A novel mathematical method to detect stress

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Current mathematical models can analyse physiological signals in separate intervals. Oxford researchers have developed an algorithm which allows multiple signals to be analysed together over a defined time period. Analysing the signals in this way extracts more information regarding the individual’s state and reduces the risk of misdiagnoses. This technology can be implemented into a device to detect stress levels as well as other physical and emotional states that would add value to health and fitness systems.

Determining both physical and emotional states based on physiological signals is carried out in many fields including medicine, health, fitness and sport. The current approach typically extracts simple features such as heart rate and respiration rate over a fixed window and then trains a machine-learning classifier using these new static features.

The features extracted using this approach misses significant information about the fine-scale structure of the input paths, in particular the way in which a person breaths, how their breathing pattern changes over time, and the interactions between the changes in breathing and changes in heart rate. If improved methods were developed that utilise additional information contained in the high-frequency physiological signals, this would increase the number of cases correctly diagnosed.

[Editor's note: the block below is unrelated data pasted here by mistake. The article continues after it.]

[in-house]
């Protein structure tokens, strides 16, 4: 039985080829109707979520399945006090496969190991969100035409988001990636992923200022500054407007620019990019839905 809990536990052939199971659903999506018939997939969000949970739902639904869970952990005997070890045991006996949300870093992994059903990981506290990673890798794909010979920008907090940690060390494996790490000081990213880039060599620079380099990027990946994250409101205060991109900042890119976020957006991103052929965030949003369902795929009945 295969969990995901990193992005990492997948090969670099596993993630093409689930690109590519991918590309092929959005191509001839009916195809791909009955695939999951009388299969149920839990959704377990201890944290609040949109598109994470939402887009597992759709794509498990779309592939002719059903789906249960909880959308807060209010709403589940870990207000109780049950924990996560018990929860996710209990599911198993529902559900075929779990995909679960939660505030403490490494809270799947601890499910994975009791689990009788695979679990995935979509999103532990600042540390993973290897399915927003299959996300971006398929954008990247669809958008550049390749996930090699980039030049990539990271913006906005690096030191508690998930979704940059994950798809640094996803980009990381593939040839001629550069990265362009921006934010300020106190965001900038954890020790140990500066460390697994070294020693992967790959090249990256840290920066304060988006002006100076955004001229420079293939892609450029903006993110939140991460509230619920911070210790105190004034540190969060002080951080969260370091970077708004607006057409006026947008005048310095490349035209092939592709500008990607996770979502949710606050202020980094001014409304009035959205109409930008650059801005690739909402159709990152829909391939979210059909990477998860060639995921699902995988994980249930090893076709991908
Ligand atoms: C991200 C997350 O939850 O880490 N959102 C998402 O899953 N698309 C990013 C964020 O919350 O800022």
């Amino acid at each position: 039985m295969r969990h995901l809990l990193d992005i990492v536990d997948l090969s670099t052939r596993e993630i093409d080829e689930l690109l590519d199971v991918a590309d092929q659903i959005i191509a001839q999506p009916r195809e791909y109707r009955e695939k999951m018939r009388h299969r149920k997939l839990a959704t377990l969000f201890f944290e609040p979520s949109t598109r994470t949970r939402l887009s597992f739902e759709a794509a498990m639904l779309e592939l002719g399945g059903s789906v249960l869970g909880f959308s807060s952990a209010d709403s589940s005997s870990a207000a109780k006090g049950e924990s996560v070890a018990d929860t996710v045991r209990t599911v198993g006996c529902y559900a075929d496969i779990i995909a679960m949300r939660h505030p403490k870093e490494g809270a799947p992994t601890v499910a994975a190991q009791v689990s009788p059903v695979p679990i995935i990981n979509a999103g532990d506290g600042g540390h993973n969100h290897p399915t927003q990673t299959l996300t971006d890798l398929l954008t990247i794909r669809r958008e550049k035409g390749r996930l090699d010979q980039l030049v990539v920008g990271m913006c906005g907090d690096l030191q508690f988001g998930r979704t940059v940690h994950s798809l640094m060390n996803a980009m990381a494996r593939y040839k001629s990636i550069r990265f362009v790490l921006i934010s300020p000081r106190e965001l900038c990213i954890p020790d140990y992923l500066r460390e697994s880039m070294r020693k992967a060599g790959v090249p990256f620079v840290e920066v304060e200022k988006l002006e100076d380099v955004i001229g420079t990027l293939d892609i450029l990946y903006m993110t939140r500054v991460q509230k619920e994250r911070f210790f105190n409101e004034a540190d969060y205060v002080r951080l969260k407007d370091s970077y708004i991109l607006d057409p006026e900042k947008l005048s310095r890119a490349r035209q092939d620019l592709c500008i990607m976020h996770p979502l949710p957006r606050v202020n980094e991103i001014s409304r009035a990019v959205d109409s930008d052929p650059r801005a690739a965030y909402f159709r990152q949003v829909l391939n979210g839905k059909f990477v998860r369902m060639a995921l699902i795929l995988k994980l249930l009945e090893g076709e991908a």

Stress can have a significant impact on a person’s wellbeing by contributing to heart disease through to affecting mental health. Therefore, by having an accurate detection method it will allow appropriate management at an early stage.

A new mathematical approach

Mathematicians at the University of Oxford have been able to advance the processing of multiple high-frequency physiological signals to create a more accurate and reliable output regarding an individual’s state. For this technology, physiological signals are measured over a physiologically relevant time window, for example, one breath (inhale/exhale) or a heartbeat signal, rather than an arbitrary time limit.

This provides the physician with a natural window to extract meaningful features from through utilisation of some feature extraction technique such as the signature method. Using the breath as an example these features will not only contain the rate of breathing but also more fine-scale details about how that breath was breathed and how all these changes interact with other signals over the course of a breath.

These features can then be combined with feature over multiple breaths to train a machine-learning algorithm to come up with a more accurate state of an individual than the more traditional features alone.
This mathematical model can be incorporated into a device to, for example, determine stress levels, cardiac health or the presence of sleep apnoea.

Key advantages

With this technology, the accuracy in detecting physical and emotional states can potentially be improved compared to the current system as:

  • The relationship between multiple signals can now be analysed in an effective manner
  • The results from several time windows e.g. multiple breaths can effectively strengthen the signal
  • The use of a trained machine learning algorithm is fast, accurate and efficient

Commercialisation

Oxford University Innovation filed patent applications directed to this technology and is looking for an industrial partner to develop this opportunity further.

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